Well, ladies, the data is in and it appears that American moms aren’t faring so well. Oh, we’re doing just fine in our mothering ... Our kids adore us and choose us as the person they admire most. Their test scores are up, and spending time with us is what makes them the happiest. What we are flunking is a critical subject: “How to take care of ourselves.”
This should come as little surprise, but a whopping 96 percent of moms feel they are far more stressed than their own mothers. Reports say moms today are constantly sleep-deprived, caffeine addicted, chronically fatigued and lonely. So what’s causing this new lonely mothers’ club trend? Here are a few changes over these last years that have reduced our crucial mommy support systems, leaving us feeling more alone and stressed:
- Moms working at home.
- More moms work at home to be with kids, but there goes the co-workers.
- Single moms. Four in 10 moms are “single” parents; 36 percent of all births are from unmarried women.
- Divorce. One in two kids will live with a single-parent family at some time in their childhood.
- Military deployment. More parenting partners are now deployed than in the last 40 years.
- Time. We spend more time per week with kids: 14.1 hours in 2007 vs. 10.2 hours in 1965
- Working dads. Longer hours away, business travel.
- Mobility. “The job search” uproots families further away from grandparents and relatives.
- Crunched economy. Moms cut back as finances get tighter.
- Less female support. At the end of the 19th century nearly 50 percent of mothers lived with another female, such as a mother or sister, who helped with housework and child rearing. That number is now down to 20 percent.
So what's the solution to cure the lonely mom syndrome? It’s time for moms to start up their "Momtourage": A support group of moms who benefit a specific mother need.The truth is we devote so much time to our families, we forget to take time for our social needs. Sure, we love to be with our men and our kids, but we also need female companionship. Girlfriends really help reduce our stress, restore balance and serve as the support system we need to reduce our loneliness. Think of these women as your "Momtourage." Best yet, joining other mothers can also save you money and time! Here are five steps to start your own "Momtourage":
- Identify your "Momtourage" need. Exercising, losing weight, learning a hobby (like knitting or gardening), a book club, meal planning, kid advice. What kind of support do you need?
- Find at least one mom who shares your need. A neighbor, relative, church group member, or the mom from your kid’s playgroup, T-ball team, school. Start the search.
- Designate a convenient meeting spot. Your home, her home, the library, a playground, the gym, the Internet, or via phone text. (A "Momtourage" does not have to meet face to face.)
- Set a consistent meeting time. Try cutting just one activity (that’s an hour a week) that isn’t that crucial. Or do something you already do with another mom. Cook a weekly meal with a mom. Ride bikes with your kids and her kids. Practice T-ball together with your sons or daughters.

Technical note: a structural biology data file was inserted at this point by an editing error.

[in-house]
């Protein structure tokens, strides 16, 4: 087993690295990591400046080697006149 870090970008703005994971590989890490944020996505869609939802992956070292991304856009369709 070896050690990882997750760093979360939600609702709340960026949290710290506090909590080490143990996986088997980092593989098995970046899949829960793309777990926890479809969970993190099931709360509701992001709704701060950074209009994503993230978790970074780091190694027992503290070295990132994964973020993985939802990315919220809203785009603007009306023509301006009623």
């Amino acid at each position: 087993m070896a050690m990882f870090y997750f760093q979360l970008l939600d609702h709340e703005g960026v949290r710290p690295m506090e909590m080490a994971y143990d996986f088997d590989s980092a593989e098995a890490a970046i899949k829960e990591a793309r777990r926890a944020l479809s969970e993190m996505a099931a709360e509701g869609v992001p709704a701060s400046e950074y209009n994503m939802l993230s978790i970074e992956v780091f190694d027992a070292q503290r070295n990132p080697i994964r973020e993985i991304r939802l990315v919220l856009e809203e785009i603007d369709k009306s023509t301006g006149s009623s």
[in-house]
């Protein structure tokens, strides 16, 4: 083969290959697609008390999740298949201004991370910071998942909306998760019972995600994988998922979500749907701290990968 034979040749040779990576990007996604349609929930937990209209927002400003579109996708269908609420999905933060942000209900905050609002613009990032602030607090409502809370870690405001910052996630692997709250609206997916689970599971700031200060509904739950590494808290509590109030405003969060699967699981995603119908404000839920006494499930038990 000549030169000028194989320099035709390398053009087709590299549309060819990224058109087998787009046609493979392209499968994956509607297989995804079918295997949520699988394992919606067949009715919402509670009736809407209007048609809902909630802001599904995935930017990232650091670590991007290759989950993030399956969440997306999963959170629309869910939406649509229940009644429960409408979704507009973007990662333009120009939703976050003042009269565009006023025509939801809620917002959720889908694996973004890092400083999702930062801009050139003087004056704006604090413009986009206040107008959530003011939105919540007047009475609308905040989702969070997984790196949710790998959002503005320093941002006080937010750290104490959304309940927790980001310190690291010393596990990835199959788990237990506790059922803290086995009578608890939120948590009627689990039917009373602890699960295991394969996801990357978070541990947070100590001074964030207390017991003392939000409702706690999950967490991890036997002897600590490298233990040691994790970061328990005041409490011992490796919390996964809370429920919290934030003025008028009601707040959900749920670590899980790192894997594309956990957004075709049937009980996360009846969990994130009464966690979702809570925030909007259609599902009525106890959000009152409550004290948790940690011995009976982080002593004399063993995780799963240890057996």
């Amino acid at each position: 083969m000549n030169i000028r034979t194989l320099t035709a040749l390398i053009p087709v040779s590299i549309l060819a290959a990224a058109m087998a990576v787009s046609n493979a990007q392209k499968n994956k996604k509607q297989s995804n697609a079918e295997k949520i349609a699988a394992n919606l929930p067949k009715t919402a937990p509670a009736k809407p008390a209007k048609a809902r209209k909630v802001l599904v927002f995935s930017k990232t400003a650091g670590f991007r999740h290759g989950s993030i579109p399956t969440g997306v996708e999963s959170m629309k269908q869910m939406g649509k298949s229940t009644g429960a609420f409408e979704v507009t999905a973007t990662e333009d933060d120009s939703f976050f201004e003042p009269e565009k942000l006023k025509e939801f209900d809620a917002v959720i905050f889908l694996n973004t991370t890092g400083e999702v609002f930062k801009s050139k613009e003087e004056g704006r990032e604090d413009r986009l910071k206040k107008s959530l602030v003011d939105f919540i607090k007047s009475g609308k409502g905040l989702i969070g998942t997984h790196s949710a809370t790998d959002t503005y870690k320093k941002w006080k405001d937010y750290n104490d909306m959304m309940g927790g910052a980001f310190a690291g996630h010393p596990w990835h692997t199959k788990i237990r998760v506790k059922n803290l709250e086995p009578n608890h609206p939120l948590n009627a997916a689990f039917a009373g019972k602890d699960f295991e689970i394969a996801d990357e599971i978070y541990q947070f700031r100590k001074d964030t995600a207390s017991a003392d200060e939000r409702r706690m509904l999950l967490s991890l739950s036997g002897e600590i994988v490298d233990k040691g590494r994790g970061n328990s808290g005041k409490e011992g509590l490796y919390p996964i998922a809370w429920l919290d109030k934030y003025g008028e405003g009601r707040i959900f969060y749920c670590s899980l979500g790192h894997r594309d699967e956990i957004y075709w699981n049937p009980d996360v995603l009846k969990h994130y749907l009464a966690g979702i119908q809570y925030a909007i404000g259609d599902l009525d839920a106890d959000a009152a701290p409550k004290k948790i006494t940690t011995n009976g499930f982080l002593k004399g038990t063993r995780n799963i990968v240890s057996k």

- Do it! Meet for the first time together via phone, Internet, or face to face and start planning!
A "Momtourage" can meet just about any motherly need. It's just about actually getting up and putting one together. Take a look at some of these common bonds that can bring your "Momtourage" together:
Exercise groups. Put your toddler in a stroller and walk each morning with other women. Join a mother-daughter yoga class or have your girlfriend come over each day, pop in that "Buns of Steel" tape and go, girl!"Mommy and Me" groups. Find one mom and plan little outings. It doesn’t have to cost a lot and it’s healthy company for you as well as your kids.Book clubs. If you and your kids like to read, why not start a mother-daughter (or mother-son) book club? Instead of reading apart, you can enjoy the company of each other. Mom chat groups. Online chat groups are so hot these days, why not set up a time for a 20-minute chat with your girlfriends? You can stay connected without leaving your house.Car pooling. Coordinating any car pooling saves you time and gas. Find just one mom who needs to drive her child somewhere on a regular basis. The kids in your car pool do not have to be friends or even the same age. The only criterion is that everyone is going to a nearby area. Just add 10 minutes onto the car pool for the other mom to stop in for coffee. Baby-sitting co-op. My sanity saver was a baby-sitting program among a group of 10 moms. We watched each other’s kids and kept track of our hours. The kids loved playing with their friends and the mothers loved having the few hours to go shopping or out to lunch with a girlfriend, to the gym or on a date with their husband. Nag partner. Need encouragement to lose weight, exercise more or eat healthier? Just ask a girlfriend to “gently” remind you of your intention by giving you a once-a-day call. Meal planning. Plan weekly meals together, swap recipes, or cook meals and freeze a few. Mommy hobbies. Want to learn to knit, garden, paint, write, scrapbook? Join another mom and learn the craft together!Coffee clutch. Going out to lunch may be tough, but why not rotate morning coffees at each other’s homes? Each mom can even bring her own snack, coffee cup and kid.The bottom line: Don’t lose sight of your own social needs, Mom. What your kids really need is a genuine, healthy and energized woman who enjoys not only her family, but also herself. Let me know what way you’ve joined up with other mothers to form your own ." I’d love to hear your ideas!